The cost of new hips and knees for privately insured patients varied widely across three dozen hospitals in six states, with hospitals themselves the primary reason, a study shows.
The research analyzed spending for hospital care plus other medical services during the month after surgery, known as an episode of care. Findings show a two-fold variation in the cost for hip and knee episodes and “the price of the initial inpatient stay was by far the most important factor in a hospital's spending,” wrote researchers for the National Institute for Health Care Reform.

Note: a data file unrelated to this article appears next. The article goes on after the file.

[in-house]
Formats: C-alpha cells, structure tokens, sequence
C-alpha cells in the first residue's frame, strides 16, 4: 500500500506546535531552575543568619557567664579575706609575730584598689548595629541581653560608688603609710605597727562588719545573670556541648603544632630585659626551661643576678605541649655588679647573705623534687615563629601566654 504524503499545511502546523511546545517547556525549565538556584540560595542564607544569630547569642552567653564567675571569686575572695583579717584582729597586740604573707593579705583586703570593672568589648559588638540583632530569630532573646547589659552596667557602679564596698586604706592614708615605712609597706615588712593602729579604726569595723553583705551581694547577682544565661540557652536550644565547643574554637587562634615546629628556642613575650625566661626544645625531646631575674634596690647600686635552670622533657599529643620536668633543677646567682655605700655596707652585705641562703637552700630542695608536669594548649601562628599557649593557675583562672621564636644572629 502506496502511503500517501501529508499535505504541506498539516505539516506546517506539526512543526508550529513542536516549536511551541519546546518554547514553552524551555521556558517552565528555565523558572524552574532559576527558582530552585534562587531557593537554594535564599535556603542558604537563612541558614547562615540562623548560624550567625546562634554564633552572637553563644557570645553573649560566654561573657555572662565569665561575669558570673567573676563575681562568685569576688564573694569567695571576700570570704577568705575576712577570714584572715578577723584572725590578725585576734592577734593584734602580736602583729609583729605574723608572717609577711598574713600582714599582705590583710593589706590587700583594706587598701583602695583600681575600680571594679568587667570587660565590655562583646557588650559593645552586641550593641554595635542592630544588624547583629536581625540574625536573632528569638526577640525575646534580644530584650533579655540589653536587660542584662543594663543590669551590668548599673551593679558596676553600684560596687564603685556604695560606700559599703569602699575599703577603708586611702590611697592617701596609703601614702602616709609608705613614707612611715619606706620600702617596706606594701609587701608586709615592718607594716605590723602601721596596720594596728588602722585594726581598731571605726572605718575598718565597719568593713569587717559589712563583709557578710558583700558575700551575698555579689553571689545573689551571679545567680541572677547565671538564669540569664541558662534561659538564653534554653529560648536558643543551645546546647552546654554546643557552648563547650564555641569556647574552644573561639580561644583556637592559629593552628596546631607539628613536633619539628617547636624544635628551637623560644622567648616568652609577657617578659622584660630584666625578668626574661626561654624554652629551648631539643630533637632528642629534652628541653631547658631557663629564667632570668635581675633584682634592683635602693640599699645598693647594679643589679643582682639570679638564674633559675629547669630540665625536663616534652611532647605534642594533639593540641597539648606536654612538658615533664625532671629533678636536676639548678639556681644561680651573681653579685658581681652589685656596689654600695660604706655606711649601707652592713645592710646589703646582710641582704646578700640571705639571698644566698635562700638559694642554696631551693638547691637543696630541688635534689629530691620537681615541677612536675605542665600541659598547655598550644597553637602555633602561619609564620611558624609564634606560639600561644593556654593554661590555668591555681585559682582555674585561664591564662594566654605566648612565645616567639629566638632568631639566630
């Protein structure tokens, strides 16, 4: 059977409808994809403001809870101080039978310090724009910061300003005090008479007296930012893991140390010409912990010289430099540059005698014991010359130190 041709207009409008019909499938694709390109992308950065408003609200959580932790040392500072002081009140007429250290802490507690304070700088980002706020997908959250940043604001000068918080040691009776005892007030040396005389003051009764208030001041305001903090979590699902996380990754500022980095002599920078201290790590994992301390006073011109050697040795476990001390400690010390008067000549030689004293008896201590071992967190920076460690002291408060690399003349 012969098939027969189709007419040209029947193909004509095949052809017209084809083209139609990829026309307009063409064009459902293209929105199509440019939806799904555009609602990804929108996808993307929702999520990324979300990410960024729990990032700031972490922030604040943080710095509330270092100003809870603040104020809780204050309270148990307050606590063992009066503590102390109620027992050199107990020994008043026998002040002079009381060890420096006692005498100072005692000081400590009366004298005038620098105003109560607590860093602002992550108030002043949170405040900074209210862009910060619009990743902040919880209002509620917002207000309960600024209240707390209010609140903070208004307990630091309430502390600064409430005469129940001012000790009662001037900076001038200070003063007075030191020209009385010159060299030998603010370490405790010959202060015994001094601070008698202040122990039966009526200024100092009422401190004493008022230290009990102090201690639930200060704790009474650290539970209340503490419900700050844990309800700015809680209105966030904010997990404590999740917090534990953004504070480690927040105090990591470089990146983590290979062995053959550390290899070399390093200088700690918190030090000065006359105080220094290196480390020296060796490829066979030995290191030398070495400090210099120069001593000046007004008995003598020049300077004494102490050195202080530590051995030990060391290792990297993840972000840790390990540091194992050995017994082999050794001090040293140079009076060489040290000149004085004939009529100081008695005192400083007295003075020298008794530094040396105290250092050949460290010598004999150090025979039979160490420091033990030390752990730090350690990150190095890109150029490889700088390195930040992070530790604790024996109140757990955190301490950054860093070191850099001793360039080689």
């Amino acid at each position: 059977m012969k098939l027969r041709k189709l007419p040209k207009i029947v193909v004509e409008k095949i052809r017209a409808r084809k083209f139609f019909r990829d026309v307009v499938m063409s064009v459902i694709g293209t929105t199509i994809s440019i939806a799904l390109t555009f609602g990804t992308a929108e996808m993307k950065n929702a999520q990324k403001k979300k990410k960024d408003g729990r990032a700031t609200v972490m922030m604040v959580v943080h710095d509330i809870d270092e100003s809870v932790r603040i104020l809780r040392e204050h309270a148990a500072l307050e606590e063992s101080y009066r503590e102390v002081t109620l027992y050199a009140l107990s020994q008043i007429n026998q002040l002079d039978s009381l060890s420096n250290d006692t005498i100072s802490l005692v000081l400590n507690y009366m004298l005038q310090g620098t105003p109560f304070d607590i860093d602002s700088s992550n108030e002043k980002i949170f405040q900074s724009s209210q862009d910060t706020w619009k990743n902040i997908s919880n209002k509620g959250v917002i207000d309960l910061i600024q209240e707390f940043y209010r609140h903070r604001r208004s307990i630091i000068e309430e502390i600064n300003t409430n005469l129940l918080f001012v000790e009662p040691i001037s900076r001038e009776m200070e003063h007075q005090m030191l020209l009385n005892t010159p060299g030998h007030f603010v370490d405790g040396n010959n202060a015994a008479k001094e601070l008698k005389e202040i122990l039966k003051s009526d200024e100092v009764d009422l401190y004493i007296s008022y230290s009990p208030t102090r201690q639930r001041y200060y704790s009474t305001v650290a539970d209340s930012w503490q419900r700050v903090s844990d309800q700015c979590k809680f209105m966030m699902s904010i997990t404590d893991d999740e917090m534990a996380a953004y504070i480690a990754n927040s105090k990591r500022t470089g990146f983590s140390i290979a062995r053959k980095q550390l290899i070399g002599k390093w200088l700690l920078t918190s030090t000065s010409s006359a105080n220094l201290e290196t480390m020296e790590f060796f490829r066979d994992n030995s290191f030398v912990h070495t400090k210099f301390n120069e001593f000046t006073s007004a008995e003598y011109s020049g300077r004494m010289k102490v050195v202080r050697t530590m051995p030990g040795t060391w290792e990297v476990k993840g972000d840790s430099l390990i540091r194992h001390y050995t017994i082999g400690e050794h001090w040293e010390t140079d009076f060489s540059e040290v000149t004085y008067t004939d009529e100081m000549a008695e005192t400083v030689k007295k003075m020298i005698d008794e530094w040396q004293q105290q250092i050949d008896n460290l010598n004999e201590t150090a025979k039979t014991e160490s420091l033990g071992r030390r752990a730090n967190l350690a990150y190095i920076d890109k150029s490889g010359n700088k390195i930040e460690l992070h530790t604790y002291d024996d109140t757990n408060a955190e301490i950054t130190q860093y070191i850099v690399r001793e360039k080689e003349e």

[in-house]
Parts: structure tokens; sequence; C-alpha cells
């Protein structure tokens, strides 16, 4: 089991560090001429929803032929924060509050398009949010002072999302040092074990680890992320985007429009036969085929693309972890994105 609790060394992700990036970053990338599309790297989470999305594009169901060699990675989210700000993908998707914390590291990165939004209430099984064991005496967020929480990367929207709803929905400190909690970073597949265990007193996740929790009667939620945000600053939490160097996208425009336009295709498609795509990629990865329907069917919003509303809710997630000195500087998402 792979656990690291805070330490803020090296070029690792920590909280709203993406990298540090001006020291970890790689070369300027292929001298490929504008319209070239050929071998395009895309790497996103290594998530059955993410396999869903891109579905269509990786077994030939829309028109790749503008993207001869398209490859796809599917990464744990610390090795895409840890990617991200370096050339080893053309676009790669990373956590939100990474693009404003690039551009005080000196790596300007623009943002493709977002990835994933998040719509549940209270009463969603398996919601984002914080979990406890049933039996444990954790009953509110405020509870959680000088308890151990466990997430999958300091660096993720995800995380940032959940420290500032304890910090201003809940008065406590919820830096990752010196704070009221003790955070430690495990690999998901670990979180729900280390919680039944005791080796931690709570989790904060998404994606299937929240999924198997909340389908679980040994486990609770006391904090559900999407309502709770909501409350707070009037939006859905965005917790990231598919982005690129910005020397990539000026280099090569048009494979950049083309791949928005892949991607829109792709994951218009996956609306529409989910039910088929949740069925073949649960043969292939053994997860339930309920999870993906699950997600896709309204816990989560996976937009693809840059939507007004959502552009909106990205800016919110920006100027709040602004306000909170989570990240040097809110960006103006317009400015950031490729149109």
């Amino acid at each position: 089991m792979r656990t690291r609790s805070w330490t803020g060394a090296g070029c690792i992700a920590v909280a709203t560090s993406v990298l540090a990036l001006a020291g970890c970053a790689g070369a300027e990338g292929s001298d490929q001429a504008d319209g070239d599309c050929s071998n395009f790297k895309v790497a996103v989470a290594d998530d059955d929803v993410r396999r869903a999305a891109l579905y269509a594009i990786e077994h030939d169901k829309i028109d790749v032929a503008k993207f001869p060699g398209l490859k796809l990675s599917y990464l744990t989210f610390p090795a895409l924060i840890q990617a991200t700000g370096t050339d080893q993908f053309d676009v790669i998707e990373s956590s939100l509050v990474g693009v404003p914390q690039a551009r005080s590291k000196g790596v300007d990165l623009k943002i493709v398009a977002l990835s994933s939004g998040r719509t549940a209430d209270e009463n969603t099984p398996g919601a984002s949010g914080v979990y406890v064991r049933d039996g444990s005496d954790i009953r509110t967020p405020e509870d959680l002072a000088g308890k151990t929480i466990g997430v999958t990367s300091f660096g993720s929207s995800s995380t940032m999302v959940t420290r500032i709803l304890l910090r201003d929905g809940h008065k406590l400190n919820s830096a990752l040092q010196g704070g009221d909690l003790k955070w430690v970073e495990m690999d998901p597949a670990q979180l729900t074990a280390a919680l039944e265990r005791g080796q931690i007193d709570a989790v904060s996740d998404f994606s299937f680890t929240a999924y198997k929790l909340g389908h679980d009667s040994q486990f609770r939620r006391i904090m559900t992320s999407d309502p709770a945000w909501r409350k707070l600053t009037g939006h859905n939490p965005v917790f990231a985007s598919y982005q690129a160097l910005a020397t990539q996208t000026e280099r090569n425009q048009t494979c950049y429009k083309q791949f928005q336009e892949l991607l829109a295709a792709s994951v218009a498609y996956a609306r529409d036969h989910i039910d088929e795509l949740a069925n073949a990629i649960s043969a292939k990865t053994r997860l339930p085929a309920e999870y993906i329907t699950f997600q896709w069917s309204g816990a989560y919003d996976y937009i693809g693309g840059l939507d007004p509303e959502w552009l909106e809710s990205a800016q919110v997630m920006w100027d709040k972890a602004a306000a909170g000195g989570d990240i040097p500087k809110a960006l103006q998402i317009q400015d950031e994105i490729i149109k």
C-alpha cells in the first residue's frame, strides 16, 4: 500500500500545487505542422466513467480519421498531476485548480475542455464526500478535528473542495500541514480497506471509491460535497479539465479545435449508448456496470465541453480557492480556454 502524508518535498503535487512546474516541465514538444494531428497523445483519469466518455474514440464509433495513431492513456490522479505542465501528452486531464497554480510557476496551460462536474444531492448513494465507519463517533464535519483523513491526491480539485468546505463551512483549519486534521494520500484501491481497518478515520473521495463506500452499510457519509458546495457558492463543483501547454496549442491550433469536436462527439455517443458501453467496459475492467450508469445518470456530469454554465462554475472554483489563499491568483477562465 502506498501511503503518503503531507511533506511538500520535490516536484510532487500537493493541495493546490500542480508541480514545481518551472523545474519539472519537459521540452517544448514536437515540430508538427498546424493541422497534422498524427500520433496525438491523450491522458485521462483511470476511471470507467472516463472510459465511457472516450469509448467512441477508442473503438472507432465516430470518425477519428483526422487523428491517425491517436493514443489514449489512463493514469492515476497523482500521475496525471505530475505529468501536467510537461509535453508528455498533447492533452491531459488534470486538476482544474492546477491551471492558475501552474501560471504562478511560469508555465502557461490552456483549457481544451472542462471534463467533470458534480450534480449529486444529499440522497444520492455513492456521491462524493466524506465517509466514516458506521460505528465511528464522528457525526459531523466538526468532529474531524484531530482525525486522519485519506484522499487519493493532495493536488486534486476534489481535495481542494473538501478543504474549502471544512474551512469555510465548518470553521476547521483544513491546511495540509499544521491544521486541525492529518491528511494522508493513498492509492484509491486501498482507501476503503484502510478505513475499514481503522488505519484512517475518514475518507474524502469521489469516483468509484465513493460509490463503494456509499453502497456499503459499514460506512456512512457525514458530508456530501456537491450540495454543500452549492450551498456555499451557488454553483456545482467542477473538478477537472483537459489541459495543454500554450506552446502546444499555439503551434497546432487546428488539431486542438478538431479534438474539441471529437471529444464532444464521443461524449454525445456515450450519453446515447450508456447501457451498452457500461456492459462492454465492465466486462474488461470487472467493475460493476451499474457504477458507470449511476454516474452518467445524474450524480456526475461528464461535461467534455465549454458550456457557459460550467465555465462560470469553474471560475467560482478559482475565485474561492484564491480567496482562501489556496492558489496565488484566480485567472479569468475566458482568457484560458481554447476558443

Average spending per episode ran from $17,000 to $35,000 across 36 hospitals in nine markets. Four of the markets were in Michigan (Detroit, Flint, Warren and Lansing), home to the auto industry, which founded the National Institute for Health Care Reform with the United Auto Workers. The study analyzed medical bills for 590,000 individuals with insurance in 2011 though the auto industry
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Source: Modern Healthcare